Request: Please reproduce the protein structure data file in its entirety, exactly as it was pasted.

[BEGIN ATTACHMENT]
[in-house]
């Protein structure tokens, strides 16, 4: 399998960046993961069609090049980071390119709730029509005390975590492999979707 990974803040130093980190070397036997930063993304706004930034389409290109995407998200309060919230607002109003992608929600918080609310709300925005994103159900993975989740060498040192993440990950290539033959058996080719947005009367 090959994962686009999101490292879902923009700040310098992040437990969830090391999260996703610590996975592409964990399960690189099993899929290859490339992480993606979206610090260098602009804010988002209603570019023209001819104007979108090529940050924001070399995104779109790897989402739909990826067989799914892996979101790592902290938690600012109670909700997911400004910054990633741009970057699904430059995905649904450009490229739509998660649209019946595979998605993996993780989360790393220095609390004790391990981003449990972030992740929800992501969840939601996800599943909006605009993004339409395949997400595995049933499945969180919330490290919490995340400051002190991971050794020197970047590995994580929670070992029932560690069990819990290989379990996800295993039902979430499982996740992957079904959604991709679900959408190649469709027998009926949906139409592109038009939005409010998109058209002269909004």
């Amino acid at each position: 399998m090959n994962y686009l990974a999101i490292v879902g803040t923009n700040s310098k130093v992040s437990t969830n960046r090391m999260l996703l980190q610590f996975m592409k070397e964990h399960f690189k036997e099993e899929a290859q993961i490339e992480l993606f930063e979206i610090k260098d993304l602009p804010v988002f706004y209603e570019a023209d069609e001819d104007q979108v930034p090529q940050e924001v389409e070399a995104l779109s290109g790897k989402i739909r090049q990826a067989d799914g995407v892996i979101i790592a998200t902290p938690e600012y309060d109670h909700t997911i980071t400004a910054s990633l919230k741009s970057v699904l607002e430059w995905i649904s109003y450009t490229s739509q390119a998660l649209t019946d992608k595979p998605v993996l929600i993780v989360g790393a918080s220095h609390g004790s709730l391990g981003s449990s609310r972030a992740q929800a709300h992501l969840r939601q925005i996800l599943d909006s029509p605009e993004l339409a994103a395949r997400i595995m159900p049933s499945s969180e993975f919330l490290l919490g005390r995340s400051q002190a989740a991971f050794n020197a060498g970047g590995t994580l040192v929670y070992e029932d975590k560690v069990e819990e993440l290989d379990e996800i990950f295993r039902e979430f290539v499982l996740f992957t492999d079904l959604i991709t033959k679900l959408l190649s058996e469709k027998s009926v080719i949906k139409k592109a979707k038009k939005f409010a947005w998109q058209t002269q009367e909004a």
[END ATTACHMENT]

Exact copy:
[in-house]
């Protein structure tokens, strides 16, 4: 399998960046993961069609090049980071390119709730029509005390975590492999979707 990974803040130093980190070397036997930063993304706004930034389409290109995407998200309060919230607002109003992608929600918080609310709300925005994103159900993975989740060498040192993440990950290539033959058996080719947005009367 090959994962686009999101490292879902923009700040310098992040437990969830090391999260996703610590996975592409964990399960690189099993899929290859490339992480993606979206610090260098602009804010988002209603570019023209001819104007979108090529940050924001070399995104779109790897989402739909990826067989799914892996979101790592902290938690600012109670909700997911400004910054990633741009970057699904430059995905649904450009490229739509998660649209019946595979998605993996993780989360790393220095609390004790391990981003449990972030992740929800992501969840939601996800599943909006605009993004339409395949997400595995049933499945969180919330490290919490995340400051002190991971050794020197970047590995994580929670070992029932560690069990819990290989379990996800295993039902979430499982996740992957079904959604991709679900959408190649469709027998009926949906139409592109038009939005409010998109058209002269909004």
């Amino acid at each position: 399998m090959n994962y686009l990974a999101i490292v879902g803040t923009n700040s310098k130093v992040s437990t969830n960046r090391m999260l996703l980190q610590f996975m592409k070397e964990h399960f690189k036997e099993e899929a290859q993961i490339e992480l993606f930063e979206i610090k260098d993304l602009p804010v988002f706004y209603e570019a023209d069609e001819d104007q979108v930034p090529q940050e924001v389409e070399a995104l779109s290109g790897k989402i739909r090049q990826a067989d799914g995407v892996i979101i790592a998200t902290p938690e600012y309060d109670h909700t997911i980071t400004a910054s990633l919230k741009s970057v699904l607002e430059w995905i649904s109003y450009t490229s739509q390119a998660l649209t019946d992608k595979p998605v993996l929600i993780v989360g790393a918080s220095h609390g004790s709730l391990g981003s449990s609310r972030a992740q929800a709300h992501l969840r939601q925005i996800l599943d909006s029509p605009e993004l339409a994103a395949r997400i595995m159900p049933s499945s969180e993975f919330l490290l919490g005390r995340s400051q002190a989740a991971f050794n020197a060498g970047g590995t994580l040192v929670y070992e029932d975590k560690v069990e819990e993440l290989d379990e996800i990950f295993r039902e979430f290539v499982l996740f992957t492999d079904l959604i991709t033959k679900l959408l190649s058996e469709k027998s009926v080719i949906k139409k592109a979707k038009k939005f409010a947005w998109q058209t002269q009367e909004a």